An estimated 700 people died from gun violence in Chicago in 1999. And the onslaught continues: "Four young people were killed by gun violence in my community in the same weekend in June," says Peter Negron, pastor of Pure In Heart Church in Chicago's Logan Square. Urban pastors are rallying to end gun violence in Chicago through two pioneering efforts, the Chicago Project and the Surefire Project. The Chicago Project for Violence Prevention was created by Gary Slutkin, a public-health professor at the University of Illinois. Slutkin was inspired by Operation Ceasefire, a program that helped reduce the homicide rate in Boston by 64 percent from 1995 to 1998. The Boston project had three components: involvement of neighborhood leaders, intensive outreach to violence-prone youth, and a renewed commitment from police and prosecutors to focus on shooting incidents. One year ago, the Chicago Project received a significant boost when Francis Cardinal George of Chicago organized a meeting of religious leaders to sign a Covenant for Peace. The leaders pledged to "tolerate no more shootings" and to "preach for peace." More than 125 religious leaders have now signed on. By mentoring young men and mediating conflicts, pastors have helped lower the incidence and intensity of violence. They have opened their church buildings to gang-intervention programs, worked with police to respond to chronic troublemakers, and organized neighborhood demonstrations against gun violence. In Chicago's 11th Police District, Baptist pastor Marshall Hatch works alongside state Rep. Coy Pugh, Congressman Danny Davis, and police Commander Dana Starks on a Ceasefire Leadership Committee.The result? In the first three months of this year, deaths from gun violence ...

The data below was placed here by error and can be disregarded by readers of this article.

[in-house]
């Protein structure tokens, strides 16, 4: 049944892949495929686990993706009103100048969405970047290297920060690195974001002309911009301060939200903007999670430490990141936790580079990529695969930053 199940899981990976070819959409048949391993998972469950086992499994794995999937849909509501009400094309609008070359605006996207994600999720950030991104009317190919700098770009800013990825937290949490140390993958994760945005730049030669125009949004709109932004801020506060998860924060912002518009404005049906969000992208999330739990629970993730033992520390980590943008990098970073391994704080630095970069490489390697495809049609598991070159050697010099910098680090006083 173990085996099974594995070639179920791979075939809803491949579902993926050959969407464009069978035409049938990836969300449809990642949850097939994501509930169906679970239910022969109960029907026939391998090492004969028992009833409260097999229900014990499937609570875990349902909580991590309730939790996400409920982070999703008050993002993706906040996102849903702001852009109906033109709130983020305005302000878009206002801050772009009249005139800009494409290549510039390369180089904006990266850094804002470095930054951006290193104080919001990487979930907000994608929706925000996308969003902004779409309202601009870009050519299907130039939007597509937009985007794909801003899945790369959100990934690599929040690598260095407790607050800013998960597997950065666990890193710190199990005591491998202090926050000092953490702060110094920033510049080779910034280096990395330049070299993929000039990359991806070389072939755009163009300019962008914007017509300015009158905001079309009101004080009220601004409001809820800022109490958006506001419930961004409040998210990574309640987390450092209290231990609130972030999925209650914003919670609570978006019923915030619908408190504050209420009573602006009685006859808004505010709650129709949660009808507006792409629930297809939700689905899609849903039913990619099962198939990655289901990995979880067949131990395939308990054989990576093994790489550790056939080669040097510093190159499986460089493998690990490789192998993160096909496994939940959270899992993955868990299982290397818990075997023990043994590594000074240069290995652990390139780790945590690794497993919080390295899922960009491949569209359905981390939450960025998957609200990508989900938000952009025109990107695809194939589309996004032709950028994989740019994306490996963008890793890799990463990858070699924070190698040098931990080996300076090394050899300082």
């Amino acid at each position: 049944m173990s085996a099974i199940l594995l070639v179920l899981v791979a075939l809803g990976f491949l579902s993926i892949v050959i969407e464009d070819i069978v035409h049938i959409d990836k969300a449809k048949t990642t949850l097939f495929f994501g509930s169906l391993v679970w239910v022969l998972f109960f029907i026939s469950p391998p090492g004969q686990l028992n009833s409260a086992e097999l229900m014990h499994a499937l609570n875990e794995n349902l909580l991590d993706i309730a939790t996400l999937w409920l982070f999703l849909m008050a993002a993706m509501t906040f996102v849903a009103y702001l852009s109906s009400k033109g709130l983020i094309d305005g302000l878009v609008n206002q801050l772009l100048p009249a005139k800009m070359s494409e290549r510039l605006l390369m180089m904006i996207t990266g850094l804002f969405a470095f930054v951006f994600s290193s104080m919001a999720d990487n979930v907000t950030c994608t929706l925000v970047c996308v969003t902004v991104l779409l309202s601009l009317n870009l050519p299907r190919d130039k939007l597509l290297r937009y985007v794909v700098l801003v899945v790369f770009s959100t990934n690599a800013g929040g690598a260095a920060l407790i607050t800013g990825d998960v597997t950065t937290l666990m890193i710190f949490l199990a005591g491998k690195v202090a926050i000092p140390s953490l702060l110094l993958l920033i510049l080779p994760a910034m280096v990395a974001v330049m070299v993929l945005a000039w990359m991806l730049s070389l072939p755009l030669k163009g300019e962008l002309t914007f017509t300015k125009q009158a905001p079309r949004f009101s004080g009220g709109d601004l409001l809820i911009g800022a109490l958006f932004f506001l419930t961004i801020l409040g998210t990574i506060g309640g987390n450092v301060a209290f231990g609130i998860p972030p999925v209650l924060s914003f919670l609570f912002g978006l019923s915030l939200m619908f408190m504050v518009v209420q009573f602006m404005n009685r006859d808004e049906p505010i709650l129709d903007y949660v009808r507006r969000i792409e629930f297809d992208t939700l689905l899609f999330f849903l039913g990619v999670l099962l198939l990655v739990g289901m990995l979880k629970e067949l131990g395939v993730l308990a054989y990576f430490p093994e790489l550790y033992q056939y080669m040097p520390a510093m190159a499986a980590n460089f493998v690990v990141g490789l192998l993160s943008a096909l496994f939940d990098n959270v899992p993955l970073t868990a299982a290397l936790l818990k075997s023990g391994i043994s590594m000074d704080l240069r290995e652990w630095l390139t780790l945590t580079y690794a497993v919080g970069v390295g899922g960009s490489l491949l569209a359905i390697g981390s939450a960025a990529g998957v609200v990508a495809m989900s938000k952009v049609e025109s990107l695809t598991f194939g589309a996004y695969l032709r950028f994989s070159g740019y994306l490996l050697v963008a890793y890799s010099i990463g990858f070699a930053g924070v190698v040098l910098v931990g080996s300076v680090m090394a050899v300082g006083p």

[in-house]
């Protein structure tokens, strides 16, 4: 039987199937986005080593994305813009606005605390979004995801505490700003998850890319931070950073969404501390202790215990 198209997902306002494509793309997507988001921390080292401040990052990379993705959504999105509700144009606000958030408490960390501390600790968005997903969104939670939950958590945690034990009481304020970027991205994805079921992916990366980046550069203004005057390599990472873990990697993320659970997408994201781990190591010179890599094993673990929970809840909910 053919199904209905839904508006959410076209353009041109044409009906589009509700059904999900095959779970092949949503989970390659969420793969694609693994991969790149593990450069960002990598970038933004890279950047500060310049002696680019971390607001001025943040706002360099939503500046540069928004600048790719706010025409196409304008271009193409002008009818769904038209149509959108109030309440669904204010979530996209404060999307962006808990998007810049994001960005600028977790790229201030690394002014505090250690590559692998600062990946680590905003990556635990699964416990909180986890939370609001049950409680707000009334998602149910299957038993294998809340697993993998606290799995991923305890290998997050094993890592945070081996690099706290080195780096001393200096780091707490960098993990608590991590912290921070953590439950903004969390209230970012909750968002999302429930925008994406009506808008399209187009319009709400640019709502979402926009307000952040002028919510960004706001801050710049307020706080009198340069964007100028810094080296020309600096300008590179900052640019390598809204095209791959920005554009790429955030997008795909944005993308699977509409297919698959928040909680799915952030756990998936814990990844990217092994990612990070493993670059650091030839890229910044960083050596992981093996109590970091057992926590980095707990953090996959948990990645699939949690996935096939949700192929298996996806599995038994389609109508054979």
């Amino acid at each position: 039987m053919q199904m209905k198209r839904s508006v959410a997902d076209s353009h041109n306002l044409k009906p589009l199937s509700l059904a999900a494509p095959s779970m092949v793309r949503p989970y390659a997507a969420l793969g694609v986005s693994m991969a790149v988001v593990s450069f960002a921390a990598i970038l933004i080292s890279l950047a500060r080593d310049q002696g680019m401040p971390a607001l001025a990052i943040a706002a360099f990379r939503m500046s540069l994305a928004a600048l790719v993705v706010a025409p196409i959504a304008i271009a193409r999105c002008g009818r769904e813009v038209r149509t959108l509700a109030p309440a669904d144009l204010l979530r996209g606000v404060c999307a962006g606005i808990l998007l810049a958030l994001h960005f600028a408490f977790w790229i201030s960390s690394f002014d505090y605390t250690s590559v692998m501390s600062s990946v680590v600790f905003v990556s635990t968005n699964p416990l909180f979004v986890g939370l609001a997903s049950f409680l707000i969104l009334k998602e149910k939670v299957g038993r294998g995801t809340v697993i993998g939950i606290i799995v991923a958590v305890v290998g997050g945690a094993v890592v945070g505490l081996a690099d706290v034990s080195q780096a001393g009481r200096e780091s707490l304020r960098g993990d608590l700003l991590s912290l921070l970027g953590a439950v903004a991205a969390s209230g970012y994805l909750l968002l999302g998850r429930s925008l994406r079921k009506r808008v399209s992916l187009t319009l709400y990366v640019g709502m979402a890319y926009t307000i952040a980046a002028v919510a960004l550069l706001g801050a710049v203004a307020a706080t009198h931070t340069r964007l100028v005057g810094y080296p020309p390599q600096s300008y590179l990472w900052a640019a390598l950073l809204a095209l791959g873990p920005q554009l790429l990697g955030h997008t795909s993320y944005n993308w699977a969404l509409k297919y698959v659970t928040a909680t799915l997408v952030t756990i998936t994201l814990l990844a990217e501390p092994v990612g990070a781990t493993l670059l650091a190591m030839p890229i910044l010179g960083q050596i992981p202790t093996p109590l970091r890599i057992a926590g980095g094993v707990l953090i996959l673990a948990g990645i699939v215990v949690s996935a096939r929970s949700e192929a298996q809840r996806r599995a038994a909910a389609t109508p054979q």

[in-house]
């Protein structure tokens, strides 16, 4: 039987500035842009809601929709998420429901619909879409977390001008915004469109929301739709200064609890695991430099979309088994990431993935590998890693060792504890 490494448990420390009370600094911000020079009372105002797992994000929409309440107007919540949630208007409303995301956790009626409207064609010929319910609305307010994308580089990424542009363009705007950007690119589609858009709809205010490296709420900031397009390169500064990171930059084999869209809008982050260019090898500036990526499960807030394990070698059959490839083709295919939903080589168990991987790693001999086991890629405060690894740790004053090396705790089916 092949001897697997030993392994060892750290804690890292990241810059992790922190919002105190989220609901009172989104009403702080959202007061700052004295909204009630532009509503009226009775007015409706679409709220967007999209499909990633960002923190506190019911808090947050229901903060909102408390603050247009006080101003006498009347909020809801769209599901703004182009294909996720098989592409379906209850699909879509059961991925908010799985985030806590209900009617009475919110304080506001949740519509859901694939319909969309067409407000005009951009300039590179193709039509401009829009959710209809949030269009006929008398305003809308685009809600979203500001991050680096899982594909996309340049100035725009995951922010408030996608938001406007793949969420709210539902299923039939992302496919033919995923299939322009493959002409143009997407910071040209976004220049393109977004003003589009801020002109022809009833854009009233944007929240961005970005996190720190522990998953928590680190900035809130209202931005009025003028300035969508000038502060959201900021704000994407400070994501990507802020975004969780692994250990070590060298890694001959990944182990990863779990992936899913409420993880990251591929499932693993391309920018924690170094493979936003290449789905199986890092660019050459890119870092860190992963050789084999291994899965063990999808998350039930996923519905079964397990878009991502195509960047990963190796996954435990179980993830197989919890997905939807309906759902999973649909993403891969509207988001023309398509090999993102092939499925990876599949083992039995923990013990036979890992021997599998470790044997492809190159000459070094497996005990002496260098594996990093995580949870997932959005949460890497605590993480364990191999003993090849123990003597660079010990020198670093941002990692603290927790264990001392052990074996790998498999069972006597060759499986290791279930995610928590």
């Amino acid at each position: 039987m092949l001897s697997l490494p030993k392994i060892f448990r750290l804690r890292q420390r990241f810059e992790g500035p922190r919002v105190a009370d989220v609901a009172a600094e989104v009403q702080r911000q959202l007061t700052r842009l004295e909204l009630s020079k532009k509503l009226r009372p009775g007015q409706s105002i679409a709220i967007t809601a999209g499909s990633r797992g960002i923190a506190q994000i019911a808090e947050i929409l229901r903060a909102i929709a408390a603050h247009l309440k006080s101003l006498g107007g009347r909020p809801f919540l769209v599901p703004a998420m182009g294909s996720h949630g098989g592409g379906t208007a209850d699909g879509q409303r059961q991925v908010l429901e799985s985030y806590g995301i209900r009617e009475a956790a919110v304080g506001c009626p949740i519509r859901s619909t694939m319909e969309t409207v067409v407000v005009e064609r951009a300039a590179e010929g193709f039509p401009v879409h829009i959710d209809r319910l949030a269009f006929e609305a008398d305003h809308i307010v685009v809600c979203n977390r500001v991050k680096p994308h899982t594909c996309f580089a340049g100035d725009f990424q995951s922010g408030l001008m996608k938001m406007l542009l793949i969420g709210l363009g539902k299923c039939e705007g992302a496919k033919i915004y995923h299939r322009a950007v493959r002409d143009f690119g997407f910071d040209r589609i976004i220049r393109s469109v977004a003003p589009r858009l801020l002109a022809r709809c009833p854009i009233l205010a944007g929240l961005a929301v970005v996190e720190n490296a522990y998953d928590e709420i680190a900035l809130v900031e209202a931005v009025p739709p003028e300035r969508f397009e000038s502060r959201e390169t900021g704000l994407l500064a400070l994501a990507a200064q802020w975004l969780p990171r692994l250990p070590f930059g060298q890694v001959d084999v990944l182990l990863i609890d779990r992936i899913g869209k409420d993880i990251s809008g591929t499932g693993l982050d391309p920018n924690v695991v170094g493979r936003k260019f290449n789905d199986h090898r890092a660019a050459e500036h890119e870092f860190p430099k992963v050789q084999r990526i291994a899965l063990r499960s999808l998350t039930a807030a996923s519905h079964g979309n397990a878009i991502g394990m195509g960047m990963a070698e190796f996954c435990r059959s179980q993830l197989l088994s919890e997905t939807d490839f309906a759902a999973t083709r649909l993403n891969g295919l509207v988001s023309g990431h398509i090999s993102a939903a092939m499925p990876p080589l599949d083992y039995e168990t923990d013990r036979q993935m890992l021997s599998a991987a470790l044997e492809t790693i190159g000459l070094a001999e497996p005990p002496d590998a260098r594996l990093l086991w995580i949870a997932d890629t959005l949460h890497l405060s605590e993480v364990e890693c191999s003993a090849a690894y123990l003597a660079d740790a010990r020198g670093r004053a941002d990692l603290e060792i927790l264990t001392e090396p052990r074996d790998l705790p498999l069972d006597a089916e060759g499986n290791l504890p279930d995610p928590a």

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Christianity Today
Gang Outreach: Pastors Work with Police to End Gun Violence
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September 4, 2000

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